CNN’s Jake Tapper scoops:
CNN has obtained an email sent by a top aide of President Barack Obama, in which the aide discusses the Obama administration reaction to the attack on the U.S. posts in Benghazi, Libya. The actual email differs from how sources were inaccurately quoted and paraphrased in previous media accounts.
The significance of the email seems to be that whomever leaked the inaccurate information earlier this month did so in a way that made it appear that the White House – specifically deputy National Security Adviser for Strategic Communications Ben Rhodes – was more interested in the State Department’s desire to remove mentions of specific terrorist groups and warnings about these groups so as to not bring criticism to the State Department than Rhodes’ email actually stated.
The actual email is right here. The key portion is this:
“There is a ton of wrong information getting out into the public domain from Congress and people who are not particularly informed. Insofar as we have firmed up assessments that don’t compromise intel or the investigation, we need to have the capability to correct the record, as there are significant policy and messaging ramifications that would flow from a hardened mis-impression.”
Tapper says that ABC News, in its scoop last week, quoted from this email in a way that suggests more of an administration emphasis on resolving the State Department’s concerns with the talking points — i.e., that State wanted to remove mentions of specific terror groups and cut the CIA’s warnings about previous attacks.
But as Tapper puts it: “Whoever provided those quotes and paraphrases did so inaccurately, seemingly inventing the notion that Rhodes wanted the concerns of the State Department specifically addressed…Rhodes put no emphasis at all in his email on the State Department’s concerns.”
This would seem to do still more damage to the notion that there was any kind of cover up here. Remember, the desire by State Department spokesperson Victoria Nuland to cut the talking points’ references to previous attacks was an area where the editing really did appear to be about managing appearances. It’s increasingly clear that this was merely a bureaucratic turf war at work, in which State wanted to get rid of the CIA’s efforts to insert into the talking points stuff seemingly designed to preempt blame against the agency. This new revelation from Tapper takes this even further — it suggests the administration didn’t even prioritize State’s demands and was simply looking to get agencies on the same page to prevent the spreading of misinformation.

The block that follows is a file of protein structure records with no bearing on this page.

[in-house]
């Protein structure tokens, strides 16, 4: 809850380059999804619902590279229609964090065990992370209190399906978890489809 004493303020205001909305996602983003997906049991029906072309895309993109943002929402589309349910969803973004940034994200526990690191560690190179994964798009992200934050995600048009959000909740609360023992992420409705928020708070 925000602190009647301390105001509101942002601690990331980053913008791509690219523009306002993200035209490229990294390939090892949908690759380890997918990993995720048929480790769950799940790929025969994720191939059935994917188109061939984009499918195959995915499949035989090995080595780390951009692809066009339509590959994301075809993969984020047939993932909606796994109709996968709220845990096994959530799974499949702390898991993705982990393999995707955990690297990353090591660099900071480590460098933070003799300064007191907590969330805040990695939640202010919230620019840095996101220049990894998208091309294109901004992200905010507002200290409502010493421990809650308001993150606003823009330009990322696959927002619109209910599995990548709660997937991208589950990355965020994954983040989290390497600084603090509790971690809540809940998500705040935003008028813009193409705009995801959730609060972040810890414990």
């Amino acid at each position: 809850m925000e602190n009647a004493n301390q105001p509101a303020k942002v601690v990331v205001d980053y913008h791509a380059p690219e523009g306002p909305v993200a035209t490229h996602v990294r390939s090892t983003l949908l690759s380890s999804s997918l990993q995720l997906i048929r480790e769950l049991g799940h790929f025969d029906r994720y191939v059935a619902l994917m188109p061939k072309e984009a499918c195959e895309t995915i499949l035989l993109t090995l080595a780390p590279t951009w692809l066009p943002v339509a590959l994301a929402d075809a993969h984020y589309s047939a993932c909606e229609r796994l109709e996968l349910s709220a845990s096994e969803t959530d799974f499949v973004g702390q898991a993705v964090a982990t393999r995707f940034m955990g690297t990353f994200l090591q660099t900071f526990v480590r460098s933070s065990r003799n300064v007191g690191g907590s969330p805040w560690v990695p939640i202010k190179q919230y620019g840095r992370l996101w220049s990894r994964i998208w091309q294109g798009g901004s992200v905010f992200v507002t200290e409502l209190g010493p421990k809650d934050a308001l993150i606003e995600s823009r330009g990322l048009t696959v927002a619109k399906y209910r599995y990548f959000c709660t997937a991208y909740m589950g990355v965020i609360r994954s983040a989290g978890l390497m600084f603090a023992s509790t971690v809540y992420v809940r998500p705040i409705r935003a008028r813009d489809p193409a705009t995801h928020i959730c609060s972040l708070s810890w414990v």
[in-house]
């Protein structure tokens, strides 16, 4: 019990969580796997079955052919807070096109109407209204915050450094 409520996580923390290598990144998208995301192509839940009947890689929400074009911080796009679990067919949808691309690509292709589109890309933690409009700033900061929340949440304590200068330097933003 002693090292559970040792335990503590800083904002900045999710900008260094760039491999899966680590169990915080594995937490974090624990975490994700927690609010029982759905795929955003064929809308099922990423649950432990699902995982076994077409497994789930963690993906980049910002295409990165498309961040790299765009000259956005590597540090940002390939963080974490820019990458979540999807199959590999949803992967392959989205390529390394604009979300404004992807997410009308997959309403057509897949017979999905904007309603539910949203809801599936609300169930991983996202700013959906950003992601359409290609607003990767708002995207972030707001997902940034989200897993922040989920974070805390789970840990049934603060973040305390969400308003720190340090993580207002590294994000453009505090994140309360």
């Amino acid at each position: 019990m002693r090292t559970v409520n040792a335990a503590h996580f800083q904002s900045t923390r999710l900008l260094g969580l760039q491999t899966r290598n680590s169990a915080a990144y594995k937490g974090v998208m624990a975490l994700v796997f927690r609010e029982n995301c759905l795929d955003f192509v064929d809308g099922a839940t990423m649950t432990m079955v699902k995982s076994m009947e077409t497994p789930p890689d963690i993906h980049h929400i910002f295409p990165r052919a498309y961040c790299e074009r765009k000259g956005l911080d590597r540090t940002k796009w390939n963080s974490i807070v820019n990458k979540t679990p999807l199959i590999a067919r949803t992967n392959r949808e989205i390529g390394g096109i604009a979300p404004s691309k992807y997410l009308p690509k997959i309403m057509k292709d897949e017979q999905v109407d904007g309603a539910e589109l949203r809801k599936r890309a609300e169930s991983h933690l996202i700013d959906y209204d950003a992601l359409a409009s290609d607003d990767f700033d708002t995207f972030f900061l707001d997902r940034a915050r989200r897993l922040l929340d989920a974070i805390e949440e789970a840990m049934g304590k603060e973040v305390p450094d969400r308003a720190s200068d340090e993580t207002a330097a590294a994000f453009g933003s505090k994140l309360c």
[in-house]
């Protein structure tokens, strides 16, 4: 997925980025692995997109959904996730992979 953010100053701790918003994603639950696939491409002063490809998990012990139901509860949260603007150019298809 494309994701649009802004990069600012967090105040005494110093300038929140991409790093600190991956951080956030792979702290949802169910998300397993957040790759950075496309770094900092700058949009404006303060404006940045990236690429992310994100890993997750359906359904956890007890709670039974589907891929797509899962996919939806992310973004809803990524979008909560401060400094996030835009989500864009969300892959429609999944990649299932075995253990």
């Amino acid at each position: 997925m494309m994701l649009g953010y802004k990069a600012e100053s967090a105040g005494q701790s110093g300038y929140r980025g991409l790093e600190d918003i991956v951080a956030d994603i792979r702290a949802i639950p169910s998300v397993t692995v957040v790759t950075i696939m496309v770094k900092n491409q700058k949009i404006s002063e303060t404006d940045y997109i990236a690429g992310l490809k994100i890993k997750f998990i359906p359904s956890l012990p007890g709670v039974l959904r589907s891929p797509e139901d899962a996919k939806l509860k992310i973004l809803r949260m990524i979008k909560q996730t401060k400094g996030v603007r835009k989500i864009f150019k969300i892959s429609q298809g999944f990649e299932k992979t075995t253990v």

Indeed, the email explicitly cites worry about the “significant policy and messaging ramifications that would flow from a hardened mis-impression.” That suggests, again, that this internal debate was mainly about not getting out too far ahead of what was actually known — which could actually be a desirable thing under such circumstances.
Indeed, if this report bears out, it weakens the underpinning of this supposed scandal considerably. The edited talking points themselves actually don’t support what conservatives claim they do: Even the initial, unedited talking point describes the attack as spontaneous, noting that extremists with ties to Al Qaeda “participated” in it. While the reference to Al Qaeda was cut out — and while the talking points watered down the initial claim by couching it as speculation — the talking points never, at any point, even before any editing, claimed this was a preplanned terror attack. What this means is that the administration, in its initial assessments, did not meaningfully deviate from the assessment the intelligence community was reaching in real time. So there’s no scandal there. Now the notion that the editing itself had overly political motives has been challenged.
The problematic piece that’s left is that the White House did, in fact, initially misrepresent the extent of the involvement in the editing of the talking points. I still believe the White House could clear that up by admitting error. But either way, if the editing itself is not problematic, then that doesn’t leave much of a scandal behind.
Tapper concludes: “whoever leaked the inaccurate information earlier this month did so in a way that made it appear that the White House – specifically Rhodes – was more interested in the State Department’s concerns, and more focused on the talking points, that the email actually stated.”
So who provided this seemingly changed version of the email to ABC News?